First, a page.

To provide further evidence to our hypothesis, we sorted out CD24 and CD29 double positive or negative cells and compared their ability for growth, differentiation, and tumorigenesis. After 2-3 passages in conventional tissue culture dishes, the sorted CD24+CD29+ cells were able to differentiate and reconstitute the heterogeneity found in the parental cell line, as revealed by FACS using markers for either CD24/CD29 (Fig. 4A) or CD24/CD49f (Fig. 4B). In contrast, the sorted CD24-CD29- cells could not differentiate and reconstitute the heterogeneity found in the W0069 cell line (Fig 4C, D). Notably, the heterogeneity of the double positive cells was again reflected in the morphology of the cells in culture (Fig. 4E), which was similar to the parental cell line. On the other hand, double negative cells in culture were homogeneous and looked very similar to the W0069-229 subclone. Thus, expansion of double positive cells in a monolayer leads to reconstitution of all different subpopulations found in parental cells, whereas cells depleted of double positive cells were unable to repopulate the CD24+CD29+ fraction.
CD24+CD29+ cells maintain their ability to differentiate. CD24+CD29+ cells were sorted out from the W0069 cell line and they were cultured as monolayers. After 3 passages, flow cytometry analysis was performed using anti CD24-PE and anti CD29-FITC (A) or anti CD24-PE and anti 49f-FITC (B). Same strategy was followed in the case of CD24-CD29- sorted out cells (C, D). Representative data after flow cytometry are shown. (E) morphology of double positive or double negative cell in culture under microscope.(Click on the image to enlarge.)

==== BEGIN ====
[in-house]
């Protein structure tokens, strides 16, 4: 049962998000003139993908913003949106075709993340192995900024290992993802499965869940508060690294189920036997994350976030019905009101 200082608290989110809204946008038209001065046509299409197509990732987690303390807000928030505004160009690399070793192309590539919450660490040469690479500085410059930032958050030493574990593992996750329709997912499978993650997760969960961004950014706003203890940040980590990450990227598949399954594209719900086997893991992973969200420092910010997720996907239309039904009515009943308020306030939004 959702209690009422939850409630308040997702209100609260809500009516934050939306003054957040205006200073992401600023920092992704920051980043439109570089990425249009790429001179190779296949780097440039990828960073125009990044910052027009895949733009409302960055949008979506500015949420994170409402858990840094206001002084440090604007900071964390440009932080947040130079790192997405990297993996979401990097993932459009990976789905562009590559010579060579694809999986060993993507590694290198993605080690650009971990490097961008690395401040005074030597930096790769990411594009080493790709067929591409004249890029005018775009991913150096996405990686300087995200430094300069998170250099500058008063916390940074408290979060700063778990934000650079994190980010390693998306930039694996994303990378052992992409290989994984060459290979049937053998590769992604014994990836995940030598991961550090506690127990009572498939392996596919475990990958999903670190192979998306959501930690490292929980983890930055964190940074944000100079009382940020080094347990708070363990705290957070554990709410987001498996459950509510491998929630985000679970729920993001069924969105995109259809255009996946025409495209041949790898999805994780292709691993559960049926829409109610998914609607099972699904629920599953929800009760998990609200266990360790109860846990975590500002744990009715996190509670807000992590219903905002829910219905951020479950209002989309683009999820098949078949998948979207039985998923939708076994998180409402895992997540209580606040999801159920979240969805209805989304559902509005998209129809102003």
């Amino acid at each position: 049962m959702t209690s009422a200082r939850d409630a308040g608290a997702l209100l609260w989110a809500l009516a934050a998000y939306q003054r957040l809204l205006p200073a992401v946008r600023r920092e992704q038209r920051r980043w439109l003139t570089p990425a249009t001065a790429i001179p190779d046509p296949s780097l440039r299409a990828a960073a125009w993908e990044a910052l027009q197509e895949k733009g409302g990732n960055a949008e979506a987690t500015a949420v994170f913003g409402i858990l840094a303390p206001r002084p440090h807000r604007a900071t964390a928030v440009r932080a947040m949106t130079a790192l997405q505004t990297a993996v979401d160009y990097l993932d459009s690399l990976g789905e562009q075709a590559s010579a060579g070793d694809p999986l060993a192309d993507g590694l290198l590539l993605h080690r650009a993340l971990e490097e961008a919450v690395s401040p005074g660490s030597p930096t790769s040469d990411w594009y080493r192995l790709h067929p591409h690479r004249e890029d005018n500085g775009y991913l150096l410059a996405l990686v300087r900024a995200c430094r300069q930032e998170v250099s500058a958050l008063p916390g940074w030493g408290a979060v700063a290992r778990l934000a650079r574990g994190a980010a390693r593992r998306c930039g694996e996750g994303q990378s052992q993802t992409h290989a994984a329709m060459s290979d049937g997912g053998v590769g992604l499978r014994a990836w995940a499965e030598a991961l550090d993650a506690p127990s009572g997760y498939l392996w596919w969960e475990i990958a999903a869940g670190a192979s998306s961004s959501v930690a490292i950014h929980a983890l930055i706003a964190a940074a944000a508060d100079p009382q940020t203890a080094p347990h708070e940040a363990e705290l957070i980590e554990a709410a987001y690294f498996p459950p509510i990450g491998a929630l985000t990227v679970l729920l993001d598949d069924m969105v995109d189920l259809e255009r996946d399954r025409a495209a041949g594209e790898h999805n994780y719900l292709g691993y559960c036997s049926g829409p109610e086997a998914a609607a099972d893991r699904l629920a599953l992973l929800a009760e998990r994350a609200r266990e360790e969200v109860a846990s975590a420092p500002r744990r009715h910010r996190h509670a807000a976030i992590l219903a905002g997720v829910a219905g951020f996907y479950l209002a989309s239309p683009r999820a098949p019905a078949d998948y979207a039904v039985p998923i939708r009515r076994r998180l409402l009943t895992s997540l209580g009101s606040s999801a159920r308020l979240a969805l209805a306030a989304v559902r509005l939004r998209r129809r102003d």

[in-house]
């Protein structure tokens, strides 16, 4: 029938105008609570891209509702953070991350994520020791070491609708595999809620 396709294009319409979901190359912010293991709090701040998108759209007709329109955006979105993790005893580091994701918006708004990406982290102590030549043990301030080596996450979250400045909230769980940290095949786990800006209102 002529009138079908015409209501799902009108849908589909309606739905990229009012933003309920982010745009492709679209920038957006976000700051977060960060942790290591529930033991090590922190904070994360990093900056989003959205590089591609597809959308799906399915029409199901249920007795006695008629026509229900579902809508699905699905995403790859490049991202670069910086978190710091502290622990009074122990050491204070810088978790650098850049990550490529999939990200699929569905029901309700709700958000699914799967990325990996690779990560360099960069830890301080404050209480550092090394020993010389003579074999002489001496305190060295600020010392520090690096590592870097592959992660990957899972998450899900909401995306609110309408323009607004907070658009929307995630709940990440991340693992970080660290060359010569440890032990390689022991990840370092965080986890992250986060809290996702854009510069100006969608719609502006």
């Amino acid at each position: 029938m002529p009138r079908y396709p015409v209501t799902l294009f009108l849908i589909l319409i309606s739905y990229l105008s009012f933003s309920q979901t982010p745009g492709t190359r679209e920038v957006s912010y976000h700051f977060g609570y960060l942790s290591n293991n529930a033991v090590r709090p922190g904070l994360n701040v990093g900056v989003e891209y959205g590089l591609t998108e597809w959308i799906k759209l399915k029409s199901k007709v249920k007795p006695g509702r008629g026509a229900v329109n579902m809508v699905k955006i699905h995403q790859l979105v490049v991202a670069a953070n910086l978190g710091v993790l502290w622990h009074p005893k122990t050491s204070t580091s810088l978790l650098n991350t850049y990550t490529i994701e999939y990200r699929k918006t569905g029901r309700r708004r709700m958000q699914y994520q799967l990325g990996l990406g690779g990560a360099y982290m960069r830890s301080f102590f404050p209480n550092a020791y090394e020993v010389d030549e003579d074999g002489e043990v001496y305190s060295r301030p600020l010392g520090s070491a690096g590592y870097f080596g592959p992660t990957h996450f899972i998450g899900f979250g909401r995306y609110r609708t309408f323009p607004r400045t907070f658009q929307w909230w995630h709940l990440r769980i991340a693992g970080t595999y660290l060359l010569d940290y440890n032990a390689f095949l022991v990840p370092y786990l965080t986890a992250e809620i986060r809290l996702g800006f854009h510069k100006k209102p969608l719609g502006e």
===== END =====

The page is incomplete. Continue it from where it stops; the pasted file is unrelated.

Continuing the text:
As mentioned earlier, one of the hallmarks of cancer stem cells is their ability to grow and form colonies under anchorage-independent conditions. Thus, in order to check whether double positive cells are enriched for cancer initiating cells, sorted CD24+CD29+ cells were grown in matrigel. As shown in figure 5A, and 5B, double positive cells exhibited enhanced colony-forming ability, whereas no colonies were formed when 500, 200, or 100 double negative cells were grown under the same experimental conditions. It was shown that epithelial cells grown in three-dimensional cultures recapitulate numerous features of breast epithelium in vivo, including the formation of acini-like spheroids, apicobasal polarization of cells, basal deposition of basement membrane components (collagen IV and laminin V), and in some cases, the production of milk proteins [32, 33]. Since the cancer cell lines used were from mammary epithelial cancers, we wanted to investigate whether these cells may differentiate when cultured in three-dimensional cultures. Indeed we found that CD24+CD29+ cells exhibited an expanded differentiative repertoire compared to the double negative cells. While no differentiated structures were found in colonies formed by double negative cells, double positive cells could differentiate into complex tubular and branched structures reminiscent of the mammary ductal tree (Fig. 5C). Previous studies reported that normal mammary stem cells have the ability to recapitulate the architecture of the mammary gland [15, 34]. Since this subpopulation of cancer cells maintains the ability to differentiate in three-dimensional culture systems, it is possible that CD24+CD29+ cells share some of the characteristics of normal mammary stem cells.
Double positive cells grow in three-dimensional cultures and form well differentiated structures. (A) Immediately after sorting, CD24+CD29+ and CD24-CD29- cells were grown in matrigel with varying number of cells per well. Numbers in table represent the number of colonies in one out of three independent experiments. (B) Pictures showing colonies formed when 1000 cells were inoculated in matrigel. Note, only one colony (arrow) was formed from 1000 double negative cells. (C) Characteristic colonies are shown in higher magnification. Arrows show differentiated structures as well as complex tubular structures formed from double positive cells grown in three dimensions.(Click on the image to enlarge.)
Double positive cells exhibit self-renewal capacity and contribute to tumor initiation and growth